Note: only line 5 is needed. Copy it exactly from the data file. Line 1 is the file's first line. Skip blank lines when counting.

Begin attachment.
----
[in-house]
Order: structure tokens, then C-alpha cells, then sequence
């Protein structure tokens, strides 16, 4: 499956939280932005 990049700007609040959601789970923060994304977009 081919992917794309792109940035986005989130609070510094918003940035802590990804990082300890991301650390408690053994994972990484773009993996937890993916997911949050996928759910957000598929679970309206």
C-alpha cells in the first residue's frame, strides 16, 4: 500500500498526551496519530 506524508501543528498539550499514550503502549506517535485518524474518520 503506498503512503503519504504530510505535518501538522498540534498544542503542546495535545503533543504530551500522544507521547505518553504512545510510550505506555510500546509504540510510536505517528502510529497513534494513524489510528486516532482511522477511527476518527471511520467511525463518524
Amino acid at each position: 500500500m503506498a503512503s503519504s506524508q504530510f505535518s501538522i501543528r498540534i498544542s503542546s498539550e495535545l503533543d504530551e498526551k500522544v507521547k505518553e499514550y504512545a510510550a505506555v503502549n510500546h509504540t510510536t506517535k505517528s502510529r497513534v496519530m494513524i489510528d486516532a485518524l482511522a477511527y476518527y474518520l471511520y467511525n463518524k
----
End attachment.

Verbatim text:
Amino acid at each position: 500500500m503506498a503512503s503519504s506524508q504530510f505535518s501538522i501543528r498540534i498544542s503542546s498539550e495535545l503533543d504530551e498526551k500522544v507521547k505518553e499514550y504512545a510510550a505506555v503502549n510500546h509504540t510510536t506517535k505517528s502510529r497513534v496519530m494513524i489510528d486516532a485518524l482511522a477511527y476518527y474518520l471511520y467511525n463518524k